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Aquajogging is a cross training and rehabilitation method using low impact resistance training. It is a way to train without impacting joints.[1] Participants wear a flotation device and move in a running motion in the deep end of a pool. Equipment, aside from a pool, can include a flotation belt and weights.[2] It is useful in training for running because the muscles used are similar.[3]


Aquajogging can be practised in swimming pools but also in natural waters. Participants are up to their shoulders in the water, and can run or walk. A water belt tied around the swimmer's waist helps them stay afloat and upright. However, the water belt does not have the support of a lifejacket, so an unskilled swimmer needs supervision. In addition to the water belt, swimmers can wear ankle support, water gloves on their hands and water shoes on their feet.[4]

Aquajogging is an effective form of exercise because water is a thousand times denser than air. Aquajogging burns fat and tones effectively. The sport is growing in popularity by leaps and bounds all the time. A buoyant water belt gives the exerciser a lot of extra activity options. The number of deep-water turnovers is increasing. Aquajogging offers a new way of moving around in the water for those who, for one reason or another, are not suited to traditional swimming. The waterbelt can be carried in the water in either an upright or traditional swimming position. It is particularly suitable for people with lower limb arthritis, neck and back pain, overweight people, people with disabilities, people with long-term illnesses, the elderly, children, summer training for open water swimmers, a wide range of rehabilitation needs and athletes for basic and compensatory training. In most cases, aquajogging is more suitable than swimming for people suffering from neck and shoulder tension, as many do not know the correct swimming techniques.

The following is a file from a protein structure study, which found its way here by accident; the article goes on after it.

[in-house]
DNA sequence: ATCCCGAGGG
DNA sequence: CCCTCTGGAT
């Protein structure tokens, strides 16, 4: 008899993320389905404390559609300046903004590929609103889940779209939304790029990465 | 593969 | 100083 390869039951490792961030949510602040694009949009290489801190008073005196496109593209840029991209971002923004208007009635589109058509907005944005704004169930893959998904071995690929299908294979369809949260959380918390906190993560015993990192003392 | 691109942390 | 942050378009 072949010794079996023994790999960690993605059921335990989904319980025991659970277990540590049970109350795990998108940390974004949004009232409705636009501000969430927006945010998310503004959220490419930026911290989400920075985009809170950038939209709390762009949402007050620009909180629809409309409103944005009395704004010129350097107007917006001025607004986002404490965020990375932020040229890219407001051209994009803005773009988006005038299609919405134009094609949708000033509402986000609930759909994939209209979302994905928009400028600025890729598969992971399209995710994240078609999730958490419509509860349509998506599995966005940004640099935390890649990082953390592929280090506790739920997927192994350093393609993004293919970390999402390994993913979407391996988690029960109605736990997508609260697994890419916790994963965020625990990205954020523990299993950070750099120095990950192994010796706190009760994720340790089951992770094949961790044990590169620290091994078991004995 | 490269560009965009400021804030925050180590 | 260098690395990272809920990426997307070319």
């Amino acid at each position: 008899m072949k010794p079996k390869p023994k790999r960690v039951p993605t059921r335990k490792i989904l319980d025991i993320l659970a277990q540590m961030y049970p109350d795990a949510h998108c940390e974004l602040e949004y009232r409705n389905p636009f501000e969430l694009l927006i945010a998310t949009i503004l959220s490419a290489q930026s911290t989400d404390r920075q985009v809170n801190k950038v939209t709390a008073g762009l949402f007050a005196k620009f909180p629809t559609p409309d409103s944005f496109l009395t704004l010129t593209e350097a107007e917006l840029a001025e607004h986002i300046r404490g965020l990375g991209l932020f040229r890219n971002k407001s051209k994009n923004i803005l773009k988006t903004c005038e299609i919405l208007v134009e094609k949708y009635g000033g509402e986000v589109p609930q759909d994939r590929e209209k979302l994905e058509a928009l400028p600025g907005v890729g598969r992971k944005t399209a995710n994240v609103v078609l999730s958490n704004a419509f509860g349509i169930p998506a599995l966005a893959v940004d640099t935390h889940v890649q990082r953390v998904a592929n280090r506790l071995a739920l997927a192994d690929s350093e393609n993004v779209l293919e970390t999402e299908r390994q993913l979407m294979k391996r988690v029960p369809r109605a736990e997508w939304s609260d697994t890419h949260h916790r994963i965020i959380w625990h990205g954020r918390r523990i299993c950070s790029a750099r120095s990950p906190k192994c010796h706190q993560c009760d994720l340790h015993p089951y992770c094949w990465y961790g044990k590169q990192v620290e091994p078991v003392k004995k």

1. ^ Shelley, Jake. "Aquajogging: how, when and why to try it". Retrieved 30 April 2019.
  2. ^ Burdick, Allie. "Aqua Jogging - Lessons Learned". Runner's World.
  3. ^ Davis, John. "3 Scientifically Supported Tips to Help You Get the Most out of Pool Running: The Latest Research". Runners Connect. Retrieved 30 April 2019.
  4. ^ Anttila, Eevaliisa (2005). Vesijuoksijan käsikirja. Helsinki: Edita. ISBN 951-37-4322-5. OCLC 76851700.